The Centers for Disease Control and Prevention (CDC) issued updated travel notices for the three West African countries currently experiencing the ever growing Ebola Virus Disease (EVD) outbreak that has sickened some 1,200 and killed about 670 people to date.
Travelers could be infected if they come into contact with blood or body fluids from someone who is sick or has died from Ebola, sick wildlife, or meat from an infected animal. Health care providers caring for Ebola patients and family and friends in close contact with an ill person are at highest risk because they may come into contact with blood or body fluids.
What can travelers do to prevent Ebola?
There is no vaccine for Ebola and no specific treatment. It is important to take steps to prevent Ebola.
- Practice careful hygiene. Avoid contact with blood and body fluids of severely ill people. Do not handle items that may have come in contact with an infected person’s blood or body fluids.
- Avoid funeral or burial rituals that require handling the body of someone who has died from Ebola.
- Avoid contact with animals or with raw meat.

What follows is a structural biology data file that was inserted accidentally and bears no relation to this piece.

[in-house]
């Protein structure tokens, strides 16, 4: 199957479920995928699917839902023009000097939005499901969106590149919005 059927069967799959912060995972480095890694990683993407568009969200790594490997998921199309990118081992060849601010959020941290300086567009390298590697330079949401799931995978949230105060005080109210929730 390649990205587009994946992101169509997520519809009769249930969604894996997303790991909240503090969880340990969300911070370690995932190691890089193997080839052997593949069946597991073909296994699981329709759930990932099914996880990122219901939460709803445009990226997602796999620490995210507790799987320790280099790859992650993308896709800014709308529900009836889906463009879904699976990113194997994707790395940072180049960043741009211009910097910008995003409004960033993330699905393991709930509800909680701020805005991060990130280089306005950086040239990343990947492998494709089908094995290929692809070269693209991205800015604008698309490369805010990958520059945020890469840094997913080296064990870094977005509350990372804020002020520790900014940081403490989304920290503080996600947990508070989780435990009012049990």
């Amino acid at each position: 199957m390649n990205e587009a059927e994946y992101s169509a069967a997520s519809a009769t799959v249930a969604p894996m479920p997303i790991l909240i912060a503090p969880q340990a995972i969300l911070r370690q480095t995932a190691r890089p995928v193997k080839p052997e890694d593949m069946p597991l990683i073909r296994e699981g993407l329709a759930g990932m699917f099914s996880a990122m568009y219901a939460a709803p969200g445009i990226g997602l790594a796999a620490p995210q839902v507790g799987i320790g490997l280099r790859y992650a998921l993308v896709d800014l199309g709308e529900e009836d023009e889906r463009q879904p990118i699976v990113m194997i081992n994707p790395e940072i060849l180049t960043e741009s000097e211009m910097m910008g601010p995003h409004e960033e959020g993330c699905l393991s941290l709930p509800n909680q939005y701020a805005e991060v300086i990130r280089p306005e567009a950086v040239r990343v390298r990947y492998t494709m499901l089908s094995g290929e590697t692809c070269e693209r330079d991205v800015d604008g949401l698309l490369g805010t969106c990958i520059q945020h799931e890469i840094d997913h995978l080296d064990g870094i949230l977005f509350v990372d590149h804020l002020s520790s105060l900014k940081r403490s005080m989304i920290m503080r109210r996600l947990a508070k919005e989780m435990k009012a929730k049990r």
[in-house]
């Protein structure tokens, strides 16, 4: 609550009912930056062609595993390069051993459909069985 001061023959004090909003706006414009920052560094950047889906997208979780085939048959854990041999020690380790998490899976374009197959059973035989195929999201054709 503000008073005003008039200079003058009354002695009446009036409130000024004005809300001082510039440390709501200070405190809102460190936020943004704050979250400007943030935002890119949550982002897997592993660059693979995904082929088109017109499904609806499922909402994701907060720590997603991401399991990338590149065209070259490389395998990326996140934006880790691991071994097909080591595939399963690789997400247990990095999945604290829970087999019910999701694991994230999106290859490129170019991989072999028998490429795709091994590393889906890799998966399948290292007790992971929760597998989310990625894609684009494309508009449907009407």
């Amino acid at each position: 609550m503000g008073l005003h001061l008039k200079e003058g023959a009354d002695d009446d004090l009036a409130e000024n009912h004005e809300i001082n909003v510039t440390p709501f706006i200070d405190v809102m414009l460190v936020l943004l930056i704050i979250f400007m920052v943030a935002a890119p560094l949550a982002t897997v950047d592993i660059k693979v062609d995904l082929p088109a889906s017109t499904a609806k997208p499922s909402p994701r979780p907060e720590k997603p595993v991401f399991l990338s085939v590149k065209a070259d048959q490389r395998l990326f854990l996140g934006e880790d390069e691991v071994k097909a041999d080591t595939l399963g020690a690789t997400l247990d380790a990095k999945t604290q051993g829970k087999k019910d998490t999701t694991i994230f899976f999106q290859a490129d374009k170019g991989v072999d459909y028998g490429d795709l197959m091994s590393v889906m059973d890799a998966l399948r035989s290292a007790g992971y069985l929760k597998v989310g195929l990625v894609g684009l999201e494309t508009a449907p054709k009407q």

- Avoid hospitals where Ebola patients are being treated. The US Embassy or consulate is often able to provide advice on facilities that are suitable for your needs.
- Seek medical care if you develop fever, headache, achiness, sore throat, diarrhea, vomiting, stomach pain, rash, or red eyes.
Special Recommendation for Health Care Workers
- Health care workers who may be exposed to people with the disease should follow these steps:
- Wear protective clothing, including masks, gloves, gowns, and eye protection.
- Practice proper infection control and sterilization measures. For more information, see “Infection Control for Viral Hemorrhagic Fevers in the African Health Care Setting.”
- Isolate Ebola patients from unprotected people.
- Avoid direct contact with the bodies of people who died from Ebola.
- Notify health officials if you have been exposed to someone with Ebola.
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